DAVENPORT- It is that time of year when fruits are affordable, delicious, and in season.
Get the most out of this summer and preserves some of those fresh and fruity flavors. The beauty of canning and preserving is being able to use what you have on hand, no overly complicated or special recipes are needed. Most importantly, the method of canning and preserving is important to learn so that you can safely preserve your favorite foods! Fruit pectin is a white powder that is responsible for giving jelly and jam there thick consistency and allow them to set. Usually fruit preserves, jams, and jellies require a sugar content of 55% or above to allow the pectin to thicken up and set. That is alot of sugar!
It is all about the pectin…
A healthy twist is put on your preserve and jelly making process by using Pamona’s Pectin, a special pectin that allow your preserve to set with much less sugar compared to using regular pectin. In addition to our special pectin we also are using coconut sugar rather than white sugar. Coconut sugar is an unrefined sugar that has a lower glycemic index, meaning it doesn’t cause the blood sugar spikes that regular jelly does! Pamona’s pectin is a special form of fruit pectin that is actually activated by calcium water instead of sugar, allowing us to reduce the amount of sugar in the recipe.
What is the difference between a preserve, a jelly, and a jam?
There are slight differences between the 3, let’s find out what they are. A preserve is made up of whole pieces of fruit that are cooked down. A jam is made from crushed or blended fruit that is cooked down. A jelly is made of fruit juice with none of the fruit fibers. Preserving your fruit is a good way to keep a lot of the nutrients in tact, making your own also allows you to reduce the sugar content of your favorite morning topping for your toast!
- 2 pounds ripe peaches peeled, de-stoned, and diced
- 2 pounds fresh cherries de-stemmed, sliced, and de-stoned
- 2 cup unrefined coconut sugar
- 3 teaspoons Pamona's Pectin
- 4 teaspoons calcium water included with Pamona's Pectin
- 1 whole vanilla bean cut in half and contents removed
De-stone and peel peaches, then chop. Cut cherries in half and de-stone. Place all fruit in a large saucepan or stock pot.
Soften very firm fruit by adding a little water and simmering on low, stirring for about 5 minutes. If your fruit is ripe you may be able to begin simmering it right away, the less water the better. We will begin to reduce this down.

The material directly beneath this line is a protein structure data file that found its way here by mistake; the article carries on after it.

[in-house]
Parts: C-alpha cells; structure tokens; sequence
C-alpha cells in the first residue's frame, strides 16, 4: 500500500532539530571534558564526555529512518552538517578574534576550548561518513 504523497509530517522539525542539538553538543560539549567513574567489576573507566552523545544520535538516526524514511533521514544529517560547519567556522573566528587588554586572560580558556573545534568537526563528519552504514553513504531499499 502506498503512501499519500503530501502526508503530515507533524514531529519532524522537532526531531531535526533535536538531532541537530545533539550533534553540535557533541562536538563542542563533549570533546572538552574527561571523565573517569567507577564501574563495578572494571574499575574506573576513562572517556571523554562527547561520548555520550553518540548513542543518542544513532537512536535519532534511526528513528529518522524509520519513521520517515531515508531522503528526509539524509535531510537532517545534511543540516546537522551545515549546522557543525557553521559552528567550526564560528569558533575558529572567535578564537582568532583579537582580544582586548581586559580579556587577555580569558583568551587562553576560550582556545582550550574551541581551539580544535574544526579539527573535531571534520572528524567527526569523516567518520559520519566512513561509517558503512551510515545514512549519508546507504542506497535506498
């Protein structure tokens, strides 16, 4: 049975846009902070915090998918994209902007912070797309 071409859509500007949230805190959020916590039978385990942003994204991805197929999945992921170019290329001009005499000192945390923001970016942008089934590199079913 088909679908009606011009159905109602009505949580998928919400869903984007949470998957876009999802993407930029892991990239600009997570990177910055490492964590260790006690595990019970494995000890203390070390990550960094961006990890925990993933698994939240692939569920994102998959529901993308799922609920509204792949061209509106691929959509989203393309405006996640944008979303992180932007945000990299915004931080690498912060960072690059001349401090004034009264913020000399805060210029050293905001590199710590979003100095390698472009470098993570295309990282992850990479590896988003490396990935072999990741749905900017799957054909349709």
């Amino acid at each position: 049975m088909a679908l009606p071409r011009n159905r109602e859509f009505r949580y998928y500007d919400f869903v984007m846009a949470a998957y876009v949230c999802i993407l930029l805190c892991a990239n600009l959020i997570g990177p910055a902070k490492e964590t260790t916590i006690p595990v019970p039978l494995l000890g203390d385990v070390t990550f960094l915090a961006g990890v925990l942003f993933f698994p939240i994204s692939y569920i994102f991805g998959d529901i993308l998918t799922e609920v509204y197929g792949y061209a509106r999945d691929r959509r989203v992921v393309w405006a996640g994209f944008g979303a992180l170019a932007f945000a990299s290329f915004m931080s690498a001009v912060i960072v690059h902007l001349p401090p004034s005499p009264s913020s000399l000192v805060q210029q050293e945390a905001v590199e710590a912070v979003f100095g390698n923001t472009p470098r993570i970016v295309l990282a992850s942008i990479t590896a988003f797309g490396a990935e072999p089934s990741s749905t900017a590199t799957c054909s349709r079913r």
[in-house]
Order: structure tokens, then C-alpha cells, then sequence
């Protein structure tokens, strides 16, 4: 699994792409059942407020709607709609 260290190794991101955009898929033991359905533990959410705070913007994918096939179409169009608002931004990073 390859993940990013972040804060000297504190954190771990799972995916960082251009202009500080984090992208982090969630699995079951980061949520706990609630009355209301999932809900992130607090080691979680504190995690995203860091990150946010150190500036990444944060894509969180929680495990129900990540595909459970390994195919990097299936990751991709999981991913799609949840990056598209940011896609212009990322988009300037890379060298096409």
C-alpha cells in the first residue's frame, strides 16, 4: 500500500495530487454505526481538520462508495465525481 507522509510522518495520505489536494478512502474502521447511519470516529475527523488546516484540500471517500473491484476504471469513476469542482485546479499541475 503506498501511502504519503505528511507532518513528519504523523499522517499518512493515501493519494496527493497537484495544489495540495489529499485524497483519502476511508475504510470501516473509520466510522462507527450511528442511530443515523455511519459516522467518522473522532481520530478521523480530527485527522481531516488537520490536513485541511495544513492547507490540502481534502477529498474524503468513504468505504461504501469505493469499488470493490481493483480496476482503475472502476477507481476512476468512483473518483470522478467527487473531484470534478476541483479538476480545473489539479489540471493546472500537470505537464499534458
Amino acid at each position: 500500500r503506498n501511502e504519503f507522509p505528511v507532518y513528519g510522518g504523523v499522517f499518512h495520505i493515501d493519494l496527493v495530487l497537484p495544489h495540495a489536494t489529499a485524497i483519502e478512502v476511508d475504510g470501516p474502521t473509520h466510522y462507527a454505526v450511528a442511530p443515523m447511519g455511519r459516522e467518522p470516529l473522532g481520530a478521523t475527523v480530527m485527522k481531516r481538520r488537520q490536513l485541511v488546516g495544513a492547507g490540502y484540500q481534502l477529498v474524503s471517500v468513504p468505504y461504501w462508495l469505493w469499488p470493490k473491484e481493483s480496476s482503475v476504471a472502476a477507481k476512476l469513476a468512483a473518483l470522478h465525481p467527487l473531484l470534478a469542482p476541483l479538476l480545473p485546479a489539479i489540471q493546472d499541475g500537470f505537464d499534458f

Cut the vanilla bean in half and scrape the inside with the back of your knife, going down the length of the bean. Now, place the contents of the bean in the pot and also throw in the rest of the bean. Retrieve the long vanilla strings after finished reducing, allow to steep in your fruit solution.
Now, it is time to pour in the coconut sugar and begin to stir, until sugar is dissolved into the fruit solution. Keep an eye on your heat, you do not want the solution to begin sticking to the bottom of the pan.
After everything is incorporated pour in the calcium water and pectin into the fruit solution. Continue to let this simmer on low for up to another hour, or until desired thickness is achieved. To test your preserves place a small dab of it on a small plate and place it in your freezer. Let it sit for 5 minutes and pull it out, this will be the set consistency.
Once desired consistency is achieved transfer the preserves into freezer jars and allow them to cool down. Place lids on containers and store them in the freezer for up to 6 months!
BEFORE YOU START JAMMING
MAKE CALCIUM WATER!
1. Put 1/2 teaspoon white calcium powder and 1/2 cup water in a
small, clear jar with lid. Shake well.
2. Lasts many months in refrigerator. Freeze for long-term
storage. Do not discard unless settled white powder discolors
or you see mold. Shake well before using
It 's also time to take advantage of all the fresh grown food outside and Greatest Grains will be hosting a preserving canning event Sunday, July 23 from 1 p.m. to 2 p.m. at their store at 16th Street and Harrison.